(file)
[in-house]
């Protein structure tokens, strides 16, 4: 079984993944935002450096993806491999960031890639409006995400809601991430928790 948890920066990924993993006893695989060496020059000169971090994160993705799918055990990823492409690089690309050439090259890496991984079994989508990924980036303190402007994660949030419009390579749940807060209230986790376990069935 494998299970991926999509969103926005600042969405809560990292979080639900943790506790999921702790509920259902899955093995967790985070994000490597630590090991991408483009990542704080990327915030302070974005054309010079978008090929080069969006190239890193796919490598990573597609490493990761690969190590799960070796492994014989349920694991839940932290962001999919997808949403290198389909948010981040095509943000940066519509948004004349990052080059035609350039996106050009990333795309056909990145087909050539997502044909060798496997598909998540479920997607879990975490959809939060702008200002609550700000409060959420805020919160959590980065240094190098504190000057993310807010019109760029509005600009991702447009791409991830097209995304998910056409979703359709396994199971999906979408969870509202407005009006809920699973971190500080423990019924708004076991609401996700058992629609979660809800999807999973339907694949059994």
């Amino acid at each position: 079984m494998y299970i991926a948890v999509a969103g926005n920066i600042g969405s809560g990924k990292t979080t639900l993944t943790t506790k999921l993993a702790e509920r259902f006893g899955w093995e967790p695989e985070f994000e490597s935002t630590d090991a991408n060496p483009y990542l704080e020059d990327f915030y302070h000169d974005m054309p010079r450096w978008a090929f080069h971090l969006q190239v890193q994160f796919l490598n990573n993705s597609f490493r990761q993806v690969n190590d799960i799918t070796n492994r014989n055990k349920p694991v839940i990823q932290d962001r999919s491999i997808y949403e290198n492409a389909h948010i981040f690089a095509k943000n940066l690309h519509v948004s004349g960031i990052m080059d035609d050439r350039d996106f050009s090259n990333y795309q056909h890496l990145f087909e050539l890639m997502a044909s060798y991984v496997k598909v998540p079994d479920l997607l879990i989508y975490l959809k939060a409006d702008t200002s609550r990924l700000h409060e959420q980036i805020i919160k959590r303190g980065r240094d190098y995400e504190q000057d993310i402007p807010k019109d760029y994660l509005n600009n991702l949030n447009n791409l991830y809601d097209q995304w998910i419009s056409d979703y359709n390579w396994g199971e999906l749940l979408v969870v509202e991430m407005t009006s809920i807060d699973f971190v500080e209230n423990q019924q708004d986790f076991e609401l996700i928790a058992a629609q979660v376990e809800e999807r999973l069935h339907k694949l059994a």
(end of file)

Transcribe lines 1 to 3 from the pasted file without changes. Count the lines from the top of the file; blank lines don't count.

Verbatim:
[in-house]
């Protein structure tokens, strides 16, 4: 079984993944935002450096993806491999960031890639409006995400809601991430928790 948890920066990924993993006893695989060496020059000169971090994160993705799918055990990823492409690089690309050439090259890496991984079994989508990924980036303190402007994660949030419009390579749940807060209230986790376990069935 494998299970991926999509969103926005600042969405809560990292979080639900943790506790999921702790509920259902899955093995967790985070994000490597630590090991991408483009990542704080990327915030302070974005054309010079978008090929080069969006190239890193796919490598990573597609490493990761690969190590799960070796492994014989349920694991839940932290962001999919997808949403290198389909948010981040095509943000940066519509948004004349990052080059035609350039996106050009990333795309056909990145087909050539997502044909060798496997598909998540479920997607879990975490959809939060702008200002609550700000409060959420805020919160959590980065240094190098504190000057993310807010019109760029509005600009991702447009791409991830097209995304998910056409979703359709396994199971999906979408969870509202407005009006809920699973971190500080423990019924708004076991609401996700058992629609979660809800999807999973339907694949059994």
């Amino acid at each position: 079984m494998y299970i991926a948890v999509a969103g926005n920066i600042g969405s809560g990924k990292t979080t639900l993944t943790t506790k999921l993993a702790e509920r259902f006893g899955w093995e967790p695989e985070f994000e490597s935002t630590d090991a991408n060496p483009y990542l704080e020059d990327f915030y302070h000169d974005m054309p010079r450096w978008a090929f080069h971090l969006q190239v890193q994160f796919l490598n990573n993705s597609f490493r990761q993806v690969n190590d799960i799918t070796n492994r014989n055990k349920p694991v839940i990823q932290d962001r999919s491999i997808y949403e290198n492409a389909h948010i981040f690089a095509k943000n940066l690309h519509v948004s004349g960031i990052m080059d035609d050439r350039d996106f050009s090259n990333y795309q056909h890496l990145f087909e050539l890639m997502a044909s060798y991984v496997k598909v998540p079994d479920l997607l879990i989508y975490l959809k939060a409006d702008t200002s609550r990924l700000h409060e959420q980036i805020i919160k959590r303190g980065r240094d190098y995400e504190q000057d993310i402007p807010k019109d760029y994660l509005n600009n991702l949030n447009n791409l991830y809601d097209q995304w998910i419009s056409d979703y359709n390579w396994g199971e999906l749940l979408v969870v509202e991430m407005t009006s809920i807060d699973f971190v500080e209230n423990q019924q708004d986790f076991e609401l996700i928790a058992a629609q979660v376990e809800e999807r999973l069935h339907k694949l059994a």